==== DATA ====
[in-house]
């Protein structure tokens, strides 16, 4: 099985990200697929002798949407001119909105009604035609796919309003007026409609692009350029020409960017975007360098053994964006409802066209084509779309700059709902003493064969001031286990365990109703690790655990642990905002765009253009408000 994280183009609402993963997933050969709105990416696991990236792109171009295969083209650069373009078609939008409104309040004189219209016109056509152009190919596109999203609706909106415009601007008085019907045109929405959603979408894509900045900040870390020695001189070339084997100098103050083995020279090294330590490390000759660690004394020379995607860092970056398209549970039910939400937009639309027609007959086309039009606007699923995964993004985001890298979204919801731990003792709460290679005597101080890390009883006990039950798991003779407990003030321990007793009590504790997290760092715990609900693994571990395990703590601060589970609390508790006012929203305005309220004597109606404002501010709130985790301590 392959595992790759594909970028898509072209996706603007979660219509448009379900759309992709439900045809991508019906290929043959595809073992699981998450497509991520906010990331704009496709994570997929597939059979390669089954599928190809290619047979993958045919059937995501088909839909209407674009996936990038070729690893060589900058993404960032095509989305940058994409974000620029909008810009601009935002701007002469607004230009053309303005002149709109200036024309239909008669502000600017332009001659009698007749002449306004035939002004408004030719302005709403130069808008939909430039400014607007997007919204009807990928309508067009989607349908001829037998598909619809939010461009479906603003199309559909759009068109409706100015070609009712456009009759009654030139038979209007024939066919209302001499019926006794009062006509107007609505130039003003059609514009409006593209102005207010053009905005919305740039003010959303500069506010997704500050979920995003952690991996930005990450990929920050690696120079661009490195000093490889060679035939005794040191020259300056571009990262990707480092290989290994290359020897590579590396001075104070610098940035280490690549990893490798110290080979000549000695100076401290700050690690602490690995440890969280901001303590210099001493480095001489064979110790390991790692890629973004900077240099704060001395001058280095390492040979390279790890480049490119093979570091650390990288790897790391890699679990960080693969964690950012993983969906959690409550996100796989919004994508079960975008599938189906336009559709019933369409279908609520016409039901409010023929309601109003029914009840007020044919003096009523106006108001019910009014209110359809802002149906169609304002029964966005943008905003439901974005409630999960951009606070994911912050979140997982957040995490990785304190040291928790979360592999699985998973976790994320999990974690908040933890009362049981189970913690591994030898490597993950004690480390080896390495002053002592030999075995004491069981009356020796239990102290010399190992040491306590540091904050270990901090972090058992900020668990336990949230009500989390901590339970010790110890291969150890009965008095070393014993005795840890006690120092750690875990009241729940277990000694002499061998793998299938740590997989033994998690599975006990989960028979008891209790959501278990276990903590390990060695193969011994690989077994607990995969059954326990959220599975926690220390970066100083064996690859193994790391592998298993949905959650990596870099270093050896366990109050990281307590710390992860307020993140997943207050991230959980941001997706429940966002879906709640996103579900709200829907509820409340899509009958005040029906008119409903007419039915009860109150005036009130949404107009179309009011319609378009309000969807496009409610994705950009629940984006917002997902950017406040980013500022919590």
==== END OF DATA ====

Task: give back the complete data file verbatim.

[in-house]
């Protein structure tokens, strides 16, 4: 099985990200697929002798949407001119909105009604035609796919309003007026409609692009350029020409960017975007360098053994964006409802066209084509779309700059709902003493064969001031286990365990109703690790655990642990905002765009253009408000 994280183009609402993963997933050969709105990416696991990236792109171009295969083209650069373009078609939008409104309040004189219209016109056509152009190919596109999203609706909106415009601007008085019907045109929405959603979408894509900045900040870390020695001189070339084997100098103050083995020279090294330590490390000759660690004394020379995607860092970056398209549970039910939400937009639309027609007959086309039009606007699923995964993004985001890298979204919801731990003792709460290679005597101080890390009883006990039950798991003779407990003030321990007793009590504790997290760092715990609900693994571990395990703590601060589970609390508790006012929203305005309220004597109606404002501010709130985790301590 392959595992790759594909970028898509072209996706603007979660219509448009379900759309992709439900045809991508019906290929043959595809073992699981998450497509991520906010990331704009496709994570997929597939059979390669089954599928190809290619047979993958045919059937995501088909839909209407674009996936990038070729690893060589900058993404960032095509989305940058994409974000620029909008810009601009935002701007002469607004230009053309303005002149709109200036024309239909008669502000600017332009001659009698007749002449306004035939002004408004030719302005709403130069808008939909430039400014607007997007919204009807990928309508067009989607349908001829037998598909619809939010461009479906603003199309559909759009068109409706100015070609009712456009009759009654030139038979209007024939066919209302001499019926006794009062006509107007609505130039003003059609514009409006593209102005207010053009905005919305740039003010959303500069506010997704500050979920995003952690991996930005990450990929920050690696120079661009490195000093490889060679035939005794040191020259300056571009990262990707480092290989290994290359020897590579590396001075104070610098940035280490690549990893490798110290080979000549000695100076401290700050690690602490690995440890969280901001303590210099001493480095001489064979110790390991790692890629973004900077240099704060001395001058280095390492040979390279790890480049490119093979570091650390990288790897790391890699679990960080693969964690950012993983969906959690409550996100796989919004994508079960975008599938189906336009559709019933369409279908609520016409039901409010023929309601109003029914009840007020044919003096009523106006108001019910009014209110359809802002149906169609304002029964966005943008905003439901974005409630999960951009606070994911912050979140997982957040995490990785304190040291928790979360592999699985998973976790994320999990974690908040933890009362049981189970913690591994030898490597993950004690480390080896390495002053002592030999075995004491069981009356020796239990102290010399190992040491306590540091904050270990901090972090058992900020668990336990949230009500989390901590339970010790110890291969150890009965008095070393014993005795840890006690120092750690875990009241729940277990000694002499061998793998299938740590997989033994998690599975006990989960028979008891209790959501278990276990903590390990060695193969011994690989077994607990995969059954326990959220599975926690220390970066100083064996690859193994790391592998298993949905959650990596870099270093050896366990109050990281307590710390992860307020993140997943207050991230959980941001997706429940966002879906709640996103579900709200829907509820409340899509009958005040029906008119409903007419039915009860109150005036009130949404107009179309009011319609378009309000969807496009409610994705950009629940984006917002997902950017406040980013500022919590």